And though we would not like physicists and mathematicians intervening as authorities, based on their expertise in physics and mathematics, on the field of historical materialism (and indeed more than one marxist has angrily decried the attempts of liberal and conservative physicists/mathematicians to decide the truth value of our terrain), we have no problem deciding that we can be authorities in fields that we have only studied through popular textbooks.  I am thinking, here, of at least one contemporary marxist organization (that I will not name since it is not alone in this history) that has felt the need to write a book on science that, using the preeminent science of dialectics, has referred to the Einsteinian paradigm as "idealist", maintaining a retrograde Newtonian approach to reality, while simultaneously mocking people with degrees in physics just as the average reactionary mocks the "fancy degrees" of every intellectual.

This is not to say that there is no place for marxists to intervene when it comes to other scientists, but only that this place should be properly understood as one presented by the science of historical materialism––intervention when and where another science oversteps its bounds and, like the "dialectician" that imagines s/he can tell the physicist what is what with hir paradigm, is able to point out how this science is suddenly making decisions that have nothing to do with its theoretical boundaries.  For example: when the biologist becomes a racial theorist and attempts to explain culture, which is outside of hir scientific boundaries, according to biological imperatives––as was done in the nineteenth century with physiognomy and phrenology which are now understood, thanks to successive interventions, as pseudo-science.  Another example: when Lenin attacked the declarations about human nature and reality made by physicists, based on wild philosophical extrapolations of their work that were disguised as scientific, in Materialism and Empirio-Criticism.

In any case, we need to understand that dialectics is not a science in and of itself, let alone the "queen" of philosophy and thus the "queen" of the sciences: it is a logic behind a method that is also part of every great scientific endeavour, even if it is not recognized as such.  The greatest physicists were also instinctive dialecticians in that their work was often a unity of opposites––simultaneously a continuity and a break with the tradition in which they laboured––which did not have to be imposed from outside.   The greatest historical materialists––that is, the greatest marxist theoreticians––also use dialectical logic in their scientific field: society and history.  And we are in the process of abandoning this tradition by abandoning, even if we pretend not to, dialectical thought.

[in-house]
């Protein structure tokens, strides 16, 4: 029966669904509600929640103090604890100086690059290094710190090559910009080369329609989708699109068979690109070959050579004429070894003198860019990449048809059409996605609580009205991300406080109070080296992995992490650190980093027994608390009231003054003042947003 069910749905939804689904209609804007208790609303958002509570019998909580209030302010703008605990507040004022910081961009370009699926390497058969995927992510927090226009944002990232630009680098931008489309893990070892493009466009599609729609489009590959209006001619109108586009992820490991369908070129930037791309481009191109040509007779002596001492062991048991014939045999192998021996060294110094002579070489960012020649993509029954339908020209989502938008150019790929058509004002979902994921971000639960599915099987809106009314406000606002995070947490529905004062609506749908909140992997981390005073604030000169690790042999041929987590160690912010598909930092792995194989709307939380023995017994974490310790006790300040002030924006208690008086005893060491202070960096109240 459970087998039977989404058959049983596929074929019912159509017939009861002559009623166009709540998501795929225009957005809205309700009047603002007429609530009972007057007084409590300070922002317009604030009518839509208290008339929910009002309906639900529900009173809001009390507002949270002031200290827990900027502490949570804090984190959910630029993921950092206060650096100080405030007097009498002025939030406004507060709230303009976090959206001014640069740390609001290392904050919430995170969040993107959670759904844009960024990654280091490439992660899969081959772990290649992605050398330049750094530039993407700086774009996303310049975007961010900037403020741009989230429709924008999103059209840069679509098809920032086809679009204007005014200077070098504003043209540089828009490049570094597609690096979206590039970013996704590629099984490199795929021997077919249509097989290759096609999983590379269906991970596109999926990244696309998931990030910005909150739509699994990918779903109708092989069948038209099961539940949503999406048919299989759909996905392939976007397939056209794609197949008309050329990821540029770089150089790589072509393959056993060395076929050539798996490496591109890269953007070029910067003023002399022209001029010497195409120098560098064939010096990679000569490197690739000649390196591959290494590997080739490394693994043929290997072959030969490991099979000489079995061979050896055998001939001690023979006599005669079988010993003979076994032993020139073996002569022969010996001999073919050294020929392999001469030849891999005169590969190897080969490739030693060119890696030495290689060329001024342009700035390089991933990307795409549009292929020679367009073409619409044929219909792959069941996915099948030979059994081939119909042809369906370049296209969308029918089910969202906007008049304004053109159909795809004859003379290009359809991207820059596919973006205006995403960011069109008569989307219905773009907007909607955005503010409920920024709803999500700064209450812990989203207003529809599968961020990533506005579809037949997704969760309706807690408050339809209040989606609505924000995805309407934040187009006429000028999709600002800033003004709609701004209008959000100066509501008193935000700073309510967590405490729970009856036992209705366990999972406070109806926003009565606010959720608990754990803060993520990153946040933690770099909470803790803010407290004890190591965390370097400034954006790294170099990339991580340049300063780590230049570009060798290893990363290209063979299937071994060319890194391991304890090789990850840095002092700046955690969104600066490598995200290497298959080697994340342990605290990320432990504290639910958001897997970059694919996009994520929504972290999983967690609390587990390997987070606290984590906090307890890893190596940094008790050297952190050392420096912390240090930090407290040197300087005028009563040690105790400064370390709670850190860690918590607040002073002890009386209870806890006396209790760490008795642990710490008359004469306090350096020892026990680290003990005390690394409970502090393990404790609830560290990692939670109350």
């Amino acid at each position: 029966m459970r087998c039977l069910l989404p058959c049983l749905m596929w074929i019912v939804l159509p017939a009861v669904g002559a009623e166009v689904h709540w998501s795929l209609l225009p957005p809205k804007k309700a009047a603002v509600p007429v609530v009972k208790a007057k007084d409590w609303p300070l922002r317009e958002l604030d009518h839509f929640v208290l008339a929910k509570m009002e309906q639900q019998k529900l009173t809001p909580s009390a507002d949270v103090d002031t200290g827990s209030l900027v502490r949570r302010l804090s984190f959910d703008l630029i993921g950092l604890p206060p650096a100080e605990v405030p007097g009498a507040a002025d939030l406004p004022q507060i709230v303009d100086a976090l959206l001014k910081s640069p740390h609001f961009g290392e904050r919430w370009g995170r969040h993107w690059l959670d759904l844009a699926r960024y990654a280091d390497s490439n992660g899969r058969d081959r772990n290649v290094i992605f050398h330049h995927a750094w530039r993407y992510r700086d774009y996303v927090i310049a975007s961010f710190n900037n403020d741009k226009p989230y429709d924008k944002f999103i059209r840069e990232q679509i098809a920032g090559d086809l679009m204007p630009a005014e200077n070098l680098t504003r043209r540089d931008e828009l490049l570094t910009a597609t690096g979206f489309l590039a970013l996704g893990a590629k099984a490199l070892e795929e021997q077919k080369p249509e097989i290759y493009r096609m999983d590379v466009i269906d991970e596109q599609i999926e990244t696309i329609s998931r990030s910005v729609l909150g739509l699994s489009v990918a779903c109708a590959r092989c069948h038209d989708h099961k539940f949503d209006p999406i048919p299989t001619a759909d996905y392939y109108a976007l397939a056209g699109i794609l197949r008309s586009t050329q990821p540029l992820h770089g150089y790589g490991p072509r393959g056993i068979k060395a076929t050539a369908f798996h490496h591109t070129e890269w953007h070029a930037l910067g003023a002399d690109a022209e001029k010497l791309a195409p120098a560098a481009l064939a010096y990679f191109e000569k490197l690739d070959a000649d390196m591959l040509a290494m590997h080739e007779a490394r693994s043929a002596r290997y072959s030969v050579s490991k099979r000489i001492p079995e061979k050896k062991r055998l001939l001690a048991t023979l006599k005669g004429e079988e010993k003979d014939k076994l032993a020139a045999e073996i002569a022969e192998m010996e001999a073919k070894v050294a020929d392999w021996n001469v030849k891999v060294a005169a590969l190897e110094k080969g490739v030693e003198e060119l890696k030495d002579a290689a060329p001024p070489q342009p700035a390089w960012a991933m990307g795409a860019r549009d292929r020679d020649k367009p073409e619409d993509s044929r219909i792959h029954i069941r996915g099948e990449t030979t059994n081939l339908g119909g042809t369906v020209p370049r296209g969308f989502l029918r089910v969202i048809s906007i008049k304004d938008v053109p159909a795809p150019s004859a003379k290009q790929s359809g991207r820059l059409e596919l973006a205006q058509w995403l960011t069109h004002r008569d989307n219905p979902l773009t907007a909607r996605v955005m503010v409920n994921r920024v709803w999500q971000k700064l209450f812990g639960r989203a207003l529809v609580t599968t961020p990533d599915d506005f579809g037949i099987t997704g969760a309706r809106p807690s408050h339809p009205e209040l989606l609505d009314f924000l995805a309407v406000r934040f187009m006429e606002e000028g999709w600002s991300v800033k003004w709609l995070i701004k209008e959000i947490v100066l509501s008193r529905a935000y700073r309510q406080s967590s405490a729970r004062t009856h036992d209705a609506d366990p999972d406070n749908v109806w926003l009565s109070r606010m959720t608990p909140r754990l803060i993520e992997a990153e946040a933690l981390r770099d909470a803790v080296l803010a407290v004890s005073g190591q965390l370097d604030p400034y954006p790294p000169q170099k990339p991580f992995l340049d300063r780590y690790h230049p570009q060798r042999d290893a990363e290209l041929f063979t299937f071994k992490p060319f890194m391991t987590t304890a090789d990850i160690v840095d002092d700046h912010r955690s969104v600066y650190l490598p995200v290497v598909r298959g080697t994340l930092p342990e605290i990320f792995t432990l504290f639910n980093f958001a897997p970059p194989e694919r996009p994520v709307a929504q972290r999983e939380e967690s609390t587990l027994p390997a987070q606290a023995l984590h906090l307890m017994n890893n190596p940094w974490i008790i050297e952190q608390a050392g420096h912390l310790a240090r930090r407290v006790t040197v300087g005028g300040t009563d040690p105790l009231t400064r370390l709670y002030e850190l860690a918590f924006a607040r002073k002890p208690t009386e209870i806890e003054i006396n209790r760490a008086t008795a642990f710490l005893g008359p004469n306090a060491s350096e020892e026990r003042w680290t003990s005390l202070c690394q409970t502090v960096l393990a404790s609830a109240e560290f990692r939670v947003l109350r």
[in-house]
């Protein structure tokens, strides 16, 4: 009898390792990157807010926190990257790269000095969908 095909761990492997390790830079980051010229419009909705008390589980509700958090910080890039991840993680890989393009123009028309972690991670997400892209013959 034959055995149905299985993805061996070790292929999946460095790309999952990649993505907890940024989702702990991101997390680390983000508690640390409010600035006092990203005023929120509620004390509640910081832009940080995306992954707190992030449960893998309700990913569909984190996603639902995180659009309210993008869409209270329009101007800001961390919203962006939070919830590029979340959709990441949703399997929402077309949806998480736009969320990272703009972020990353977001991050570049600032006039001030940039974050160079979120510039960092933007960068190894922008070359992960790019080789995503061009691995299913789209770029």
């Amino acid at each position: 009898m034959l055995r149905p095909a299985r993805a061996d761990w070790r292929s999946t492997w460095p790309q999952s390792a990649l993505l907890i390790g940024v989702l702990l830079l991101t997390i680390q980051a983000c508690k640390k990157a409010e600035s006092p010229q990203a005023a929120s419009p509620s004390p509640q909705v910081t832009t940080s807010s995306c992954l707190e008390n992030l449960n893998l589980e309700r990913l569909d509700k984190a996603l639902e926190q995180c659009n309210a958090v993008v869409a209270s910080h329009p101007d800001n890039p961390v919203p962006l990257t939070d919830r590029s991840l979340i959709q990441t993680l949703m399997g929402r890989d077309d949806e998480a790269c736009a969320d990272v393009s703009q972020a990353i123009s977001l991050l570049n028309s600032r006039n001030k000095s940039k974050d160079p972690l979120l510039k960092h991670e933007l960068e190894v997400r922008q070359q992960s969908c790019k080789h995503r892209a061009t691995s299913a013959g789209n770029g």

There is, in fact, a general inability to grasp nuance that I feel is a result of this deficiency in thinking.  I am not arguing something as asinine as nuance-is-dialectics but only that the fields of nuance and dialectics overlap: dialectical logic is always nuanced; not all nuanced thinking is dialectical.  More accurately: dialectical logic is nuanced to the extent that is also, at the same time, unnuanced… which places it outside of counter-logical approaches, such as Deleuze and Guattari's "rhizomatic" thought, that ultimately imply nuance bordering on incoherence.

Of course, the statement that dialectics is always nuanced except when it is unnuanced, and that this in itself is nuance, could be accused of being incoherent by the average logician.  Let's back up a little and begin with the simple logical reductions that I used in my afore-cited post on dialectics.  Whereas formal logic claims that something cannot be one thing and its opposite at the same time dialectical logic hinges on the acceptance of this unity of opposites.  To simplify, formal logic begins by assuming that something is either one thing or its opposite (A v ~A), whereas dialectical logic begins by assuming that one thing can also be its opposite (A & ~A), and the former method of logic would argue that the latter is logically incoherent (that is, according to formal logic, A & ~A is non-sensical––it cannot be raining and not raining at the same time).  To be fair, we would be in error if were to assume that the unity of opposites that defines dialectical thought is always the case and so we must, in some sense, accept the root claim of formal logic: on a certain level things definitely cannot be one thing and the opposite, although on another level we have to believe that this is the case.